Tennessee weighs proposal to re-bury President Polk for 4th time
Polk, who died of cholera in 1849, currently rests on the grounds of the state capitol in Nashville. State Senator Joey Hensley, a Republican, has proposed a resolution to exhume the late president and his wife Sarah and rebury them at his childhood home, now the James K. Polk Home and Museum, in Columbia.
The museum’s curator, Thomas Price, also backs the idea, telling CBS News that Polk spent a lot of time in Columbia and that visitors always ask why he was not buried there.
Distant relatives of the late president, as well as the Tennessee state historian, are vocally opposed, however.
“I oppose any effort to move President Polk's grave and monument from Capitol Hill,” Tennessee State Historian Carroll Van West wrote on Facebook.
The Polks had no children of their own. A man who says he is their first cousin six generations removed sent a letter of objection to the proposal.
“These are the bodies of real people who deserve dignity in their eternal repose. I would strongly object to any of my relatives being so treated. My cousin and his wife should be allowed to rest in peace,” Bill Mason wrote, according to the Nashville Scene.
Teresa Elam, who says she is a seventh-generation great-niece of the 11th president, called the proposal “mortifying.”
“I got so upset about it because they’re going to take these bodies of these fine, wonderful people and bring them down to Columbia and put them on display to make money,” Elam told CBS News.
James Knox Polk is the only president who served as Speaker of the House of Representatives. He emerged as the “dark horse” nominee of the Democratic Party at the 1844 convention, campaigning on a “Manifest Destiny” platform of annexing Texas and Oregon.
He threatened Britain with war over Oregon, demanding the entire territory up to north of the 54th parallel (“Fifty four-forty or fight!” was a slogan in the day), but settled on extending the boundary between the US and what would become Canada along the 49th parallel all the way to the Pacific Ocean, excluding Vancouver Island.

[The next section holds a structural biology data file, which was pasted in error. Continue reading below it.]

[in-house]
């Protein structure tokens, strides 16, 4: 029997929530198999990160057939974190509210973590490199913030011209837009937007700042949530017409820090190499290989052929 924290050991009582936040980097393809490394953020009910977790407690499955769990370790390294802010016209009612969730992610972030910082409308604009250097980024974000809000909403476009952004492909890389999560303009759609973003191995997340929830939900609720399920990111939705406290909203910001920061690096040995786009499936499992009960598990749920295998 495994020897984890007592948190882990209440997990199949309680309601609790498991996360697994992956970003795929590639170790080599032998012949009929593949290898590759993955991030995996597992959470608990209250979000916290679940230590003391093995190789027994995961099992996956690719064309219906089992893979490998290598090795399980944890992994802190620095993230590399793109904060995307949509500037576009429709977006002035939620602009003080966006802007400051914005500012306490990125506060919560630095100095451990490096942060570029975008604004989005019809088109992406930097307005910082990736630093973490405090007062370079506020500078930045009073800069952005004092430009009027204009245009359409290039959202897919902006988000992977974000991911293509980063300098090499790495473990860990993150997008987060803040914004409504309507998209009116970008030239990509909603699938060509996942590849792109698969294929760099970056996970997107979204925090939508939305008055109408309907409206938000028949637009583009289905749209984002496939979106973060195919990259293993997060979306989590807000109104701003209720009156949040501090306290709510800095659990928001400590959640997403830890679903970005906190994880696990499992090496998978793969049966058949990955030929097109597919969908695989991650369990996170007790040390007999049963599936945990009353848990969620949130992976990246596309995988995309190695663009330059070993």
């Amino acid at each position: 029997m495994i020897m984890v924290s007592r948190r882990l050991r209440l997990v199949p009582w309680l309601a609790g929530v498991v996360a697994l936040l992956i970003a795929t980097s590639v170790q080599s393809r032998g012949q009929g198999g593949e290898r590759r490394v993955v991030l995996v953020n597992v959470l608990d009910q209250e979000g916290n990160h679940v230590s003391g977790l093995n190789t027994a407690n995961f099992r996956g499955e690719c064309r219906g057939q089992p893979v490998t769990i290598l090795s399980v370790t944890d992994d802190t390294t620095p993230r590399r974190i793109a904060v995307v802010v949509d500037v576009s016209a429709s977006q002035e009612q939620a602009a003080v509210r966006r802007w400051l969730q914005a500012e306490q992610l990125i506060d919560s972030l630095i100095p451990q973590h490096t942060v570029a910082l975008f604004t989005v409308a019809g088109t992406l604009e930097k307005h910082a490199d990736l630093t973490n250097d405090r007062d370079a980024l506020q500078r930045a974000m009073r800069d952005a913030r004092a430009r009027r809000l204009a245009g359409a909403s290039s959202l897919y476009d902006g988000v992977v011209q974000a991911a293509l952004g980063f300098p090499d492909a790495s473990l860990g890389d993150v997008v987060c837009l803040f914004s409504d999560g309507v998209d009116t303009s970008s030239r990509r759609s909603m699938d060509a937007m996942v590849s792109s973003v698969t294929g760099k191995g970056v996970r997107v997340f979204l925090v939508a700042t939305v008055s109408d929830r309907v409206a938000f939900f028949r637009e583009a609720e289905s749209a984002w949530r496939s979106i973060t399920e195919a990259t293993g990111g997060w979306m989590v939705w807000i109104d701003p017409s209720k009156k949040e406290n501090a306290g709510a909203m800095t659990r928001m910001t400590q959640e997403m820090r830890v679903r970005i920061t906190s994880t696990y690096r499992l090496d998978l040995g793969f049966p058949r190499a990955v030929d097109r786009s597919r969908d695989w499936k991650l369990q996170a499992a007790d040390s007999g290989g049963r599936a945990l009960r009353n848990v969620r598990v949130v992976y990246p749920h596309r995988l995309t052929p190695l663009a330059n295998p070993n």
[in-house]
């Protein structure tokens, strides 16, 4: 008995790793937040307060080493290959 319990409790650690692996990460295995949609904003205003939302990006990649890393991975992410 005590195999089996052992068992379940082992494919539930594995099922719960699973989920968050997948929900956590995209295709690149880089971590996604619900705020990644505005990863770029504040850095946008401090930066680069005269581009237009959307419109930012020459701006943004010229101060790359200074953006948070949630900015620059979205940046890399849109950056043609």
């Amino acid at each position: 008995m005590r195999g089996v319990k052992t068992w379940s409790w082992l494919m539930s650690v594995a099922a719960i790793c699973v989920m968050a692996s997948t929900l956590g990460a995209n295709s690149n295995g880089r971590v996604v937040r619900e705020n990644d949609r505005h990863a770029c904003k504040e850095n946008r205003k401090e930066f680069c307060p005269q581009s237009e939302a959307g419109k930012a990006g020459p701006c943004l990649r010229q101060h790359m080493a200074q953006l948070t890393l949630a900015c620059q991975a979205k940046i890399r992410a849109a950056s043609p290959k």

In the south, Polk annexed Texas, which had been de facto independent since 1836. When Mexico objected, Polk sent in the troops. After a crushing defeat, Mexico signed the 1848 Treaty of Guadalupe Hidalgo, ceding land that would eventually become the US states of Arizona, California, New Mexico, Nevada, Texas and Utah, as well as parts of Colorado, Oklahoma, and Wyoming.
True to his promise to serve only one presidential term, Polk left office in March 1849 and returned to Tennessee. He died of cholera three months later, and was buried in what is today Nashville City Cemetery because of a law requiring swift burial for people who died of infectious diseases.
Polk’s will requested he be buried at home, so in 1850 he was exhumed and reburied in the yard of his Nashville mansion. When his widow died in 1891, he was exhumed again so the couple could be reunited in the mausoleum designed by William Strickland on the grounds of the Tennessee Capitol.
Hensley, who proposed the move to Columbia, says he had never visited the tomb in his 14 years in the state Senate. His colleague Jeff Yarbro, a Democrat, argues the state should defer to the wishes of the Polks’ relatives, who arranged for the burial at the Capitol.
“If a few years from now there’s a crew with shovels in the front yard of the Capitol, it’s going to be a national news story, and there’s going to be a lot of appropriate scrutiny on how this process got initiated,” Yarbro told CBS News.
“The Polks have rested in peace on Capitol Hill for almost 125 years — it is most appropriate that they continue to do so," Van West, the state historian, told the Nashville Scene.